Surfactants are used in a wide range of home and personal care products, foods, beverages and cosmetics; our explainer article gives more information on their structure and properties. Naturally occurring surfactants are becoming increasingly important in the home and personal care industries. These 'biosurfactants' can be used to manufacture biodegradable/bio-sustainable products, and are in line with Unilever's “Sustainable Living Programme". As an intermediate stage before they are used more widely, these biosurfactants are likely to be initially used in parallel with conventional synthetic surfactants, and therefore it is important to understand how the two interact.
Through a collaborative DTI grant with the universities of Oxford, Ulster and Newcastle, Unilever has used small angle neutron scattering (SANS) and neutron reflectivity (NR) at ISIS to understand the behaviour of mixtures natural and synthetic surfactants. As part of that study, in 2017 they used SANS on the LOQ and SANS2D instruments to probe the structure and self-assembly characteristics of mixtures of nonionic and anionic surfactants with the rhamnolipid biosurfactant. The results enabled the scientists to create a detailed phase diagrams. Complementary NR measurements on the adsorption of these multi-component mixtures provided a detailed assessment of their surface properties. These results enabled them to predict how different combinations would perform in future formulations, and so shorten the route to new product formulations .
More recently through a collaborative Innovate UK grant with a number of partners, Unilever scientists, in collaboration with the University of Oxford and ISIS, studied another but rather different type of biosurfactant, the saponin escin. The initial focus was on the adsorption behaviour at the air/water interface using NR on the SURF and INTER beamlines. NR is a particularly powerful tool for investigating surfactant mixing at interfaces, as adsorbed amounts and the surface composition can be measured directly over a wide range of surfactant concentrations. The saponin, Escin, has a molecular structure that is quite different to most synthetic surfactants and many other biosurfactants. The unusual molecular structure of the saponins gives rise to a high surface activity and results in some other unusual surface properties. These surface properties have led to its traditional use as an emulsifier and foam stabiliser in foods and beverages.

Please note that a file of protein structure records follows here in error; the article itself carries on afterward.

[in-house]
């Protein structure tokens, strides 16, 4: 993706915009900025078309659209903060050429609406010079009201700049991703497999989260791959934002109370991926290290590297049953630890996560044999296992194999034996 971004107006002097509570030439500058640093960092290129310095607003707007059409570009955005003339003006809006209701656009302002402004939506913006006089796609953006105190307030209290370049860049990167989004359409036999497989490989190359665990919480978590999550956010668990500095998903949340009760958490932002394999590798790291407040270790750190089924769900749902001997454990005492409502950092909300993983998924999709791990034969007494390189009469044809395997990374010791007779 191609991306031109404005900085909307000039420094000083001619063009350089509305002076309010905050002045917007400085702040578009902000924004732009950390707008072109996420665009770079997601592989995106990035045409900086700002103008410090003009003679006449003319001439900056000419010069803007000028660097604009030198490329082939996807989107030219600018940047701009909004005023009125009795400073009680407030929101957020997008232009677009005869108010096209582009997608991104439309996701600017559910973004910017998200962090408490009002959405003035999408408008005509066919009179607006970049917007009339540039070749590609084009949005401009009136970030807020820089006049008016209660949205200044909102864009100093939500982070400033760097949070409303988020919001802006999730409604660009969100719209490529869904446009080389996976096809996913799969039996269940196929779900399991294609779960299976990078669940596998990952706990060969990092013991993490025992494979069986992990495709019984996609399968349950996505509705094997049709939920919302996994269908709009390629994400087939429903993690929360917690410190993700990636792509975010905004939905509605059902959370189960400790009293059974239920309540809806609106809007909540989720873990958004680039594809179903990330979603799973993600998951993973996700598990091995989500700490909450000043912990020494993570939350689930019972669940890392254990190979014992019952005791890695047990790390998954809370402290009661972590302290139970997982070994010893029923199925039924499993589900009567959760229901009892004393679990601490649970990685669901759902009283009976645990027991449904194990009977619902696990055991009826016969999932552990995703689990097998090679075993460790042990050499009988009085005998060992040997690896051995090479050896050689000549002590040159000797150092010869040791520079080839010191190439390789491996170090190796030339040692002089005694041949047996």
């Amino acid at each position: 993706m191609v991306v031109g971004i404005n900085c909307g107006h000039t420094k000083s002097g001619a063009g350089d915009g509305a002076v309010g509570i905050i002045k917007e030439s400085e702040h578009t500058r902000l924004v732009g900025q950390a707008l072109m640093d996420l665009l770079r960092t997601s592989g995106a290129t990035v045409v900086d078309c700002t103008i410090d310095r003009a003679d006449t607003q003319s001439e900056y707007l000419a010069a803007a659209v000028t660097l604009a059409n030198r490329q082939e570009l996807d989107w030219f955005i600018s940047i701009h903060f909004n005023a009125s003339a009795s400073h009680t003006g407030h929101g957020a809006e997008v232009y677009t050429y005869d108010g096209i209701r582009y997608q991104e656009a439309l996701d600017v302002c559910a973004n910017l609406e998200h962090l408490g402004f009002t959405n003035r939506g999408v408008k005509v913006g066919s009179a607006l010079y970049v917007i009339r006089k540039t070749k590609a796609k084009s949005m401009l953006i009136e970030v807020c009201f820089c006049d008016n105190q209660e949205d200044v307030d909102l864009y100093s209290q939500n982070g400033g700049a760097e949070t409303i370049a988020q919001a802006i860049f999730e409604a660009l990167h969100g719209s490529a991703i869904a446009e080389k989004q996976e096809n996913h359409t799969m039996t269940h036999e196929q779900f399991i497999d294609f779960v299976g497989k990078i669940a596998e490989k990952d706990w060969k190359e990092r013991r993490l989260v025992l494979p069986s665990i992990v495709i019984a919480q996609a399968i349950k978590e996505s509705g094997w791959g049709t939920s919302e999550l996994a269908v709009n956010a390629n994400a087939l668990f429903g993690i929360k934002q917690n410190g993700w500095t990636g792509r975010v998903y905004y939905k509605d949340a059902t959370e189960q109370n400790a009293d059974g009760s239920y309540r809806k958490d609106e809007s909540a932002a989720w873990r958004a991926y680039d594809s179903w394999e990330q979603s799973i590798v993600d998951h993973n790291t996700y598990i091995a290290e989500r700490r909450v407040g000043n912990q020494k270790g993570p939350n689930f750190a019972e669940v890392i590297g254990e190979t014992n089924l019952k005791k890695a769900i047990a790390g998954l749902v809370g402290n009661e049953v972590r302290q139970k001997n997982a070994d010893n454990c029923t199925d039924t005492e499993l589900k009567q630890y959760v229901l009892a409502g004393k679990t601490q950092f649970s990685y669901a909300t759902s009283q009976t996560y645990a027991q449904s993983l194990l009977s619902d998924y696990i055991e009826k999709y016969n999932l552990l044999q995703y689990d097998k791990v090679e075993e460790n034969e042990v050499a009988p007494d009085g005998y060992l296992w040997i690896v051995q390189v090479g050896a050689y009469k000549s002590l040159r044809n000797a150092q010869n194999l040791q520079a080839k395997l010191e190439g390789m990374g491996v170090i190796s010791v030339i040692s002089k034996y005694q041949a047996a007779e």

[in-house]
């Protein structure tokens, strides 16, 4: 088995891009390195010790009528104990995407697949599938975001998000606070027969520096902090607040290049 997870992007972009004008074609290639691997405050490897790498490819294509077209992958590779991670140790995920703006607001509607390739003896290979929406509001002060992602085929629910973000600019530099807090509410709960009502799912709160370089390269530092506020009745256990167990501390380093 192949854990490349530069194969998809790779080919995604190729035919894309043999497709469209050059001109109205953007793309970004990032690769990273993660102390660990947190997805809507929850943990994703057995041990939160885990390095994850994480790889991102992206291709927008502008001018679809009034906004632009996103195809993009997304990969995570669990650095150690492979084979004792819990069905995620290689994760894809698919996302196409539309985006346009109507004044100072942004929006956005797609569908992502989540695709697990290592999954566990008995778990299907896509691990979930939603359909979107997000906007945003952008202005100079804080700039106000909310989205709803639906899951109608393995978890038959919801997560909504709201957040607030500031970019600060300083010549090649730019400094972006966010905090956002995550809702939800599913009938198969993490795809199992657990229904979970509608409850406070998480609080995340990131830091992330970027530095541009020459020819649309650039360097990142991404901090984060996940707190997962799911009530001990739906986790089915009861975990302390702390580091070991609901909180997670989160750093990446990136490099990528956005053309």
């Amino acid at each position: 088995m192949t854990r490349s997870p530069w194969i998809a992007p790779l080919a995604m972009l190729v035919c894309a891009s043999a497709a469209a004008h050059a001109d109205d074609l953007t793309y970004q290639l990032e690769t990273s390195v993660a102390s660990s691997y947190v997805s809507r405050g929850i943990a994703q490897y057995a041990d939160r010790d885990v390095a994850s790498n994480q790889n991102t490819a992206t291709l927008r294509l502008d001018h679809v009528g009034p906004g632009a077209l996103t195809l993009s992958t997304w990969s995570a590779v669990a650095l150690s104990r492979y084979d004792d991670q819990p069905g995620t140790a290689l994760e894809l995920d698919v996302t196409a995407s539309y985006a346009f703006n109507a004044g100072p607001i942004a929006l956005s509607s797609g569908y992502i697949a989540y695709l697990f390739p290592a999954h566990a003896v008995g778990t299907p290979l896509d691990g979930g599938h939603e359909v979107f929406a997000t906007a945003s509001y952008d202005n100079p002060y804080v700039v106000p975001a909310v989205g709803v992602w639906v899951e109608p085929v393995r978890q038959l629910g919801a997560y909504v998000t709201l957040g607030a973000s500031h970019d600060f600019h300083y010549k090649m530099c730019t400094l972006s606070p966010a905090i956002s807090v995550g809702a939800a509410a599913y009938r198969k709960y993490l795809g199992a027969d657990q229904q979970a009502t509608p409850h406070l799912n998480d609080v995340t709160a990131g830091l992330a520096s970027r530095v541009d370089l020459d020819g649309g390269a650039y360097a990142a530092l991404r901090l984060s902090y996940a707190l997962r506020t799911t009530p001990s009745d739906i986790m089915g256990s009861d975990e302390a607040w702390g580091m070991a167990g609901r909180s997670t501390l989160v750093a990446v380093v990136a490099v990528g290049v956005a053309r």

NR measurements of saponin / synthetic surfactant mixtures adsorbed at the air / water interface were made using deuterium labelled and hydrogenated synthetic surfactants (synthesised at the ISIS Deuteration Facility) to establish the surface composition and structure. The results showed that the nature of the interaction and the mixing depended critically upon the structure of synthetic surfactant and its specific interaction with the saponin molecule. The results were quantified and explained in terms of the latest developments in the thermodynamic models of non-ideal mixing .
The results of this study are invaluable to the wider understanding of the interaction of saponins with a wide range of conventional surfactants, and to the possibility of their wider use in a range of different product formulations. The study has also provided a basis for broader investigations of saponin / surfactant mixing at interfaces and in self-assembled aggregates.
The full papers can be found online at: